According to a piece of new evidence, the force which holds the DNA might also be responsible for change of shape so that its repair, gene shuffling and copying can take place. The iconic double helix structure of our DNA was discovered back in 1950. It has a structure similar to that of a twisted ladder in which the nitrogen base pairs in the middle are held by the hydrogen bonds. The findings appear in the Proceedings in the National Academy of Sciences.
These bonds are considered as a “fundamental paradigm” because of their role in holding the DNA together. However, apart from this, one important consideration is that they are water-repelling or hydrophobic.
Replication of DNA occurs with the help of many enzymes, in which DNA molecules are essentially unzipped by enzymes by the removal of hydrogen bonds. But this might not be the only way to do it. Scientists from the Chalmers University of Technology, Sweden have tested the DNA in an increased hydrophobic environment where they found that the water-repelling force can also be used for unraveling it. It loses its structure in a water-repelling environment when a solution of polyethylene glycol is added which is a semi-hydrophobic solution.
Bobo Feng, lead author, and the chemical engineer said that the DNA is protected by the cells and not exposed to the hydrophobic environments that might have harmful molecules. But for its use, the DNA has to be opened up. It is kept in a water solution most of the time but the environment changes to a hydrophobic one when the DNA has to be edited, copied or repaired.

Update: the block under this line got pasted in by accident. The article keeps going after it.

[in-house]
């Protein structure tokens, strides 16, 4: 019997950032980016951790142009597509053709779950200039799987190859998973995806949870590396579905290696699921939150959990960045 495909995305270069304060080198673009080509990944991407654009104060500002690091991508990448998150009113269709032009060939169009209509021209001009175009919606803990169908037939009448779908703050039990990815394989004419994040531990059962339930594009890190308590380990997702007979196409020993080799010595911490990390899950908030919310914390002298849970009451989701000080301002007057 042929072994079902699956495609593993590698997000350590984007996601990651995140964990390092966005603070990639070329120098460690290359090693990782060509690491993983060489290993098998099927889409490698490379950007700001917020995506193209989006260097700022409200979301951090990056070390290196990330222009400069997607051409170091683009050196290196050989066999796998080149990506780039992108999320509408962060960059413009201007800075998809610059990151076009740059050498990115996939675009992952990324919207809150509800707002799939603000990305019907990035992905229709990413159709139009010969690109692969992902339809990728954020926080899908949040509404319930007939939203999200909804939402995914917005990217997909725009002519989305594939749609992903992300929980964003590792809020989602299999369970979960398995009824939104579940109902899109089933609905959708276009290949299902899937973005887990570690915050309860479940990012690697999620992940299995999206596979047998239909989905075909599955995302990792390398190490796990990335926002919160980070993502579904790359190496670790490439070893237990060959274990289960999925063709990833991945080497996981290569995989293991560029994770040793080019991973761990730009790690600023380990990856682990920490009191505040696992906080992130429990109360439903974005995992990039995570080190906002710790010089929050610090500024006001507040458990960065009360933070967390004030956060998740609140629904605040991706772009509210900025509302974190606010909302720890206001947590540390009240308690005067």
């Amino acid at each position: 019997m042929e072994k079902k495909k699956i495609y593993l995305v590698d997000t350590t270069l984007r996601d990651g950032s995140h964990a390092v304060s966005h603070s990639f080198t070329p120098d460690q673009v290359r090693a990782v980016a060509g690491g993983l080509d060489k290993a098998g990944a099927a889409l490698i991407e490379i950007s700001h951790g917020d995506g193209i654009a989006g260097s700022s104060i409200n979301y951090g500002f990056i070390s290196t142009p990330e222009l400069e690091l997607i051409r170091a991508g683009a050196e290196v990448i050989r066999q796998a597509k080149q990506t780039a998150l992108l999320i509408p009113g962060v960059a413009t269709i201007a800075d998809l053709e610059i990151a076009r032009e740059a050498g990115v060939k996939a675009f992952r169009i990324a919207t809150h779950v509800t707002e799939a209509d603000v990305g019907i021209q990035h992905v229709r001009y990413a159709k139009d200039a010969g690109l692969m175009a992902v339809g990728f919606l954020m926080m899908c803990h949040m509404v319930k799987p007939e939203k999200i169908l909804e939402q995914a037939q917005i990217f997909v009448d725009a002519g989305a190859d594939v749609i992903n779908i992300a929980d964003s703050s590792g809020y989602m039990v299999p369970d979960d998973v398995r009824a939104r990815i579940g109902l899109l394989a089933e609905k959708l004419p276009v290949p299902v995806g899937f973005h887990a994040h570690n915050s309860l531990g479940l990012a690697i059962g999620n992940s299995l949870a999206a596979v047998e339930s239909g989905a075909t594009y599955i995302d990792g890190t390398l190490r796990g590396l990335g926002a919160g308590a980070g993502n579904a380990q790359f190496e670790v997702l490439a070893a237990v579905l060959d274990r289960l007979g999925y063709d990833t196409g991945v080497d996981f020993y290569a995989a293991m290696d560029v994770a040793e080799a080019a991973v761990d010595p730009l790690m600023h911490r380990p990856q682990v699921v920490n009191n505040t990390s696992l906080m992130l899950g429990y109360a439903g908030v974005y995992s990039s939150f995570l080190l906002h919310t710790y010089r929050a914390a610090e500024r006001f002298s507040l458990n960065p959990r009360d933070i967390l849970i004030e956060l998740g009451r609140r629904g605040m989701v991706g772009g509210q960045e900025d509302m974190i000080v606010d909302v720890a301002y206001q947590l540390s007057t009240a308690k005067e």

Steven Brenner, a NASA molecular biophysicist said that although this is an important discovery of a new technique of melting the DNA for its repair, it has not been covered accurately by the media. The results do not suggest that hydrogen bonds are not important for the formation of DNA while the hydrophobic forces are. This is not a new idea as models considering hydrophobic interactions in the DNA date back to the 1990s. Researchers in 1997 tested the idea that only hydrogen bonds are sufficient to keep the double helix of DNA together. It was confirmed by a later study in 2004 that hydrogen bonding was not necessary for the stability of base pairs. A 2017 study revealed that cells are not affected by the lack of complementary hydrogen bonds as the synthetic bases are translated with the help of only hydrophobic forces.
Floyd Romesberg, lead author of the 2017 study and a biochemist said that complementary hydrogen bonds might be considered the main definitions of DNA and RNA however there are other forces that can take part in the processes of information retrieval and storage. It often occurs that the biases of the chemist separating the molecules get reflected in the analysis of the model rather than the molecules themselves. Benner feels that self-explanations can convince us to understand what is happening if the models allow us to actually make things.
Currently, both the concepts of hydrogen-bonding and hydrophobicity help us to make advances in human medicine besides powering NASA’s search for extraterrestrial organisms.
Feng said that it was not surprising that this behavior was not identified to date as DNA was never placed in a hydrophobic environment.
Journal Reference: PNAS (Proceedings of the National Academy of Sciences of the United States of America)